How Recommendation Algorithms Run the World

This March, a book that advances an outlandish conspiracy theory—a theory whose name I will not mention—soared in Amazon's sales rankings. The book's rise was helped greatly when the ecommerce giant put the book on its carousel of recommended titles, which is shown to shoppers who aren't searching for that particular book. That fueled more curiosity and sales. Which led to more recommendations. The particular conspiracy theory outlined in this book holds that President Donald Trump pretended to collude with Russia precisely to ensure that he would be investigated, which would give him a chance to secretly collaborate with special prosecutor Robert Mueller to investigate and finally arrest former presidential candidate Hillary Clinton, who belongs to a global satanic cult …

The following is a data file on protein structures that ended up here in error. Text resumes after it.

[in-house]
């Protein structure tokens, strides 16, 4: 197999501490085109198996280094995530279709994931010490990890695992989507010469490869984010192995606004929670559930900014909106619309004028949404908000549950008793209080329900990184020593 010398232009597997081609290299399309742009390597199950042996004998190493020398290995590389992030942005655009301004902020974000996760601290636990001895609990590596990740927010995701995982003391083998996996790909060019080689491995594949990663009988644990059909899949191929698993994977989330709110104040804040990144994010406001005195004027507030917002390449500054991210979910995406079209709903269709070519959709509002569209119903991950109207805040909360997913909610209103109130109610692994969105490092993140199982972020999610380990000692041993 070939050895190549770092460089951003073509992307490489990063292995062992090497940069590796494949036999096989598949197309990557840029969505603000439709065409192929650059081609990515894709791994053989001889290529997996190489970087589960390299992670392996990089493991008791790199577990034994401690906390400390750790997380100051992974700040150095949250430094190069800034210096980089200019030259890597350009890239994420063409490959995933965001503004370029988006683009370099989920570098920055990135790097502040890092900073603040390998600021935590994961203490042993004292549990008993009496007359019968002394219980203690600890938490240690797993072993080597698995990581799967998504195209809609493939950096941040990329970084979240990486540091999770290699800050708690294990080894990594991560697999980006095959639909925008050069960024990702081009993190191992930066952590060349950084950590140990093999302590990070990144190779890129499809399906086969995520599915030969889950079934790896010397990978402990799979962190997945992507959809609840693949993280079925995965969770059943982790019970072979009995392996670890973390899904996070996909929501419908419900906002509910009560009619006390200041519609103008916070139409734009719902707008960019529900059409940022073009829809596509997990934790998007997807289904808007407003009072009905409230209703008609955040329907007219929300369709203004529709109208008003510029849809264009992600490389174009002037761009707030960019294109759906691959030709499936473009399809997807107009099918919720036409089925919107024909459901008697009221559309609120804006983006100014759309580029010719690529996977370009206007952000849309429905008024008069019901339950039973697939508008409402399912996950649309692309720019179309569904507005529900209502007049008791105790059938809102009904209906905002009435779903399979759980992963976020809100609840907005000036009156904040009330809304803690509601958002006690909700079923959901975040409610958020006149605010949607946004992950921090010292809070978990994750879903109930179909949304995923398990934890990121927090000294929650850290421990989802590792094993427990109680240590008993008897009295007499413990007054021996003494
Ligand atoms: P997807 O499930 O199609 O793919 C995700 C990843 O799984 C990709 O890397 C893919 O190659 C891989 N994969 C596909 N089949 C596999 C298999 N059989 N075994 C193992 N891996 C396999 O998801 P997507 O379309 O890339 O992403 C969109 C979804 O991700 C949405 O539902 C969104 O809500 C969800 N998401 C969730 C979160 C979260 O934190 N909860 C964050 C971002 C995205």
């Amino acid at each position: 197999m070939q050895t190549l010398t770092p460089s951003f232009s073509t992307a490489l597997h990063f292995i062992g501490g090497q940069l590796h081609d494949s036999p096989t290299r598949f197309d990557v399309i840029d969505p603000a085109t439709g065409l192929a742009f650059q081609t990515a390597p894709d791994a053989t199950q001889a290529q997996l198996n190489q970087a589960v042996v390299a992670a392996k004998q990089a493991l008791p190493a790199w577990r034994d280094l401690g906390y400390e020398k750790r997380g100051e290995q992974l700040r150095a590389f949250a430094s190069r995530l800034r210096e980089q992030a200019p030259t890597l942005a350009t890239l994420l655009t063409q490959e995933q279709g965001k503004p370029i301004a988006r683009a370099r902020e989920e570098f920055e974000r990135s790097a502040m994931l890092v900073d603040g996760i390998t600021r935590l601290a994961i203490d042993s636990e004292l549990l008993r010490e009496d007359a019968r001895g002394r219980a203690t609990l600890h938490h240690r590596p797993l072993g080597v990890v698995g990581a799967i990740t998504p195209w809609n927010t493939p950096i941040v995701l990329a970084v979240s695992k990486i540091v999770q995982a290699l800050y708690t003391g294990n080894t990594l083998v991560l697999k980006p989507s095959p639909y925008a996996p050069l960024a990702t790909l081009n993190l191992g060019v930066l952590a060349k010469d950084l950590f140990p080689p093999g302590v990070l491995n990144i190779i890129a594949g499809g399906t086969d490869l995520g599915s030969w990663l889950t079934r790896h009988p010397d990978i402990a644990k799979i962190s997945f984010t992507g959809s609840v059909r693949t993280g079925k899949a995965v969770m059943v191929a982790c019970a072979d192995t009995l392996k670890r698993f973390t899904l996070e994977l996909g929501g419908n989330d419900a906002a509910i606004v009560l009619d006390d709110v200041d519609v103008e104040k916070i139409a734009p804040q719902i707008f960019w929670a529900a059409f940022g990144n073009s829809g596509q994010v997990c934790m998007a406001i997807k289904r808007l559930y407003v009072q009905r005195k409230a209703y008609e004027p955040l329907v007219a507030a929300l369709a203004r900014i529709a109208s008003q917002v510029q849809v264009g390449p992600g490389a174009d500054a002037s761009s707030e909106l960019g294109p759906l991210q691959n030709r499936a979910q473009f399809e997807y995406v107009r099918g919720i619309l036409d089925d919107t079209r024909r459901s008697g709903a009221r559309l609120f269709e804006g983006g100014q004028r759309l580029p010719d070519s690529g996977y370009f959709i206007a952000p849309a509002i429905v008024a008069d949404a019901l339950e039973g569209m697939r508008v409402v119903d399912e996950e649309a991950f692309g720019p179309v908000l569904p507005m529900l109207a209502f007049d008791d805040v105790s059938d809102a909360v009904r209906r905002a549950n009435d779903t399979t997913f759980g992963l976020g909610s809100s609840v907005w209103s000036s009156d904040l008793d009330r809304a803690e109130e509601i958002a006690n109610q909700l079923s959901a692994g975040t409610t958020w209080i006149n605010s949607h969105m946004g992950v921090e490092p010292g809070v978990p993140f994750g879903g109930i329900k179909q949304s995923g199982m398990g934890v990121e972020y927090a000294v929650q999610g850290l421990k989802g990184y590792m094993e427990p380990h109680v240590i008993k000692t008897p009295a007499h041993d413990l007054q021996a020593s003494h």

Twitter Users Are Richer and More Woke Than the Rest of Us

It's a feeling familiar to anyone who lives an extremely online life. You spend all day on Twitter watching Howard Schultz get roasted and ratioed or retweeting all of the best definitions of the word "covfefe." Then you log off and enter the real world—the one where your spouse, your friends, your parents, and all the other people in your life who don't spend their days obsessively checking their mentions have precisely no idea what you're talking about, let alone why they should care. Most of us know intuitively that Twitter is not an accurate reflection of the world we live in. It's more of a fun house mirror, distorting and exaggerating its subjects to sometimes funny, sometimes frightening effect. …